Created by researchers from UP Los Baños, the SPIDTECH smartphone app brings crucial information about crop pests and diseases to Pinoy farmers’ fingertips.
Written by Eunice Dianne Y. Algar and Mark Vincent R. Mercene
Crop destruction due to pests and diseases is one of the main problems faced by farmers like Girsky Anda from Atimonan, Quezon. Like most farmers, he believes that expert advice on the effective management of such a problem is crucial in preventing agriculture loss. Now, valuable pest control knowledge is more readily available to farmers like him, thanks to a smartphone application created by researchers from the University of the Philippines Los Baños (UPLB).
Developed under the Project Smarter Approaches to Reinvigorate Agriculture as an Industry in the Philippines (SARAI), Smarter Pest and Disease Identification Technology (SPIDTECH) has the ability to identify pests and diseases of crops using only the camera of an Android smartphone. Prior to SPIDTECH ‘s release, a study on the app’s feasibility, led by computer scientist Angelo Guiam, was published in a 2021 issue of the Philippine Journal of Science.
According to the International Rice Research Institute (IRRI), farmers lose an average of 37% rice yield annually due to pests and diseases. This greatly affects the income of farmers. This problem prompted Guiam’s group to create SPIDTECH of which Anda is a beneficiary.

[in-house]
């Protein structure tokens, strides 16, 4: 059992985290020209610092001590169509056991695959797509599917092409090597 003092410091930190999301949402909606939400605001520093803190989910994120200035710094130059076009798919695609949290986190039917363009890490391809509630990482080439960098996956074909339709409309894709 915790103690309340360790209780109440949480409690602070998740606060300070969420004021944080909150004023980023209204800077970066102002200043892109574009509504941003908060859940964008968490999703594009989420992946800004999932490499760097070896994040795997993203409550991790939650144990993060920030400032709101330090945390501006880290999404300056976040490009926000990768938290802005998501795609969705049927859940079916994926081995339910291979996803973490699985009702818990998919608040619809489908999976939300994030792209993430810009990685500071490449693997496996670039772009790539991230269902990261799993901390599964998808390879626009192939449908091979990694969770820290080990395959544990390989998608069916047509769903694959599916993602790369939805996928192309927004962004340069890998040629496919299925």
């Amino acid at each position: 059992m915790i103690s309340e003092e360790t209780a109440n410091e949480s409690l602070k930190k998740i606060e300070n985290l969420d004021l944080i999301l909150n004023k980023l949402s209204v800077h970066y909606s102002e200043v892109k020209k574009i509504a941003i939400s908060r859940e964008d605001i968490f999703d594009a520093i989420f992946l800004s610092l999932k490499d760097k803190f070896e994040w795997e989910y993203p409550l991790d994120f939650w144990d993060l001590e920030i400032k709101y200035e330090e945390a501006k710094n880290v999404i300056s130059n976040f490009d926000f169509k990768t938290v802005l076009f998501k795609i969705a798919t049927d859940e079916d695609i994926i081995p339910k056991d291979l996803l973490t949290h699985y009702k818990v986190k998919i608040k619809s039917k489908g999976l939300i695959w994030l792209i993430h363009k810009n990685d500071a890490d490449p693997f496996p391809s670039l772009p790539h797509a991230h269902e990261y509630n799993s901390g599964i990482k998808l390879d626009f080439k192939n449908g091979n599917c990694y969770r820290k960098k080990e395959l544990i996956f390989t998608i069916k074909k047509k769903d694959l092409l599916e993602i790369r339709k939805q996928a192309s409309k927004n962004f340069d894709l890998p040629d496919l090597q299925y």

“‘Yung awareness ng farmers in regard to how they manage their insects, their pests, hindi nila na-mamaximize ‘yung opportunities sa field because of lack of education,” said Guiam.
(“The awareness of farmers in regard to how they manage their insects, their pests, they are unable to maximize the opportunities in the field because of lack of education.”)
SPIDTECH is an example of smart agriculture, which refers to the use of technology, such as sensors, robots, and artificial intelligence to make various farming tasks more effective.
The app has English and Filipino versions. It also has three main capabilities: Insect Pest and Disease Identification, an Insect Pest and Disease Library, and Insect Pest and Disease Remote Monitoring.
First, the Insect Pest and Identification feature provides the ability to identify a pest or disease through the camera of a smartphone. It encloses all the information about the pest or disease photographed that the app’s Library feature has. In case no photo is available, it will invite the user to answer some questions to find the matching pest or disease.
It also has a Library feature that contains comprehensive information of about 104 pests and 89 crop diseases, including their names, the signs of their presence, how they grow, multiply, and become destructive, and how to eliminate them.
Finally, it has a Remote Monitoring feature, which collects data from SPIDTECH users to analyze and create a map that shows the distribution of pests and crop diseases from different parts of the Philippines. According to Guiam, this feature is important for an archipelagic country like the Philippines, as it makes data collection of crop pest and diseases easier.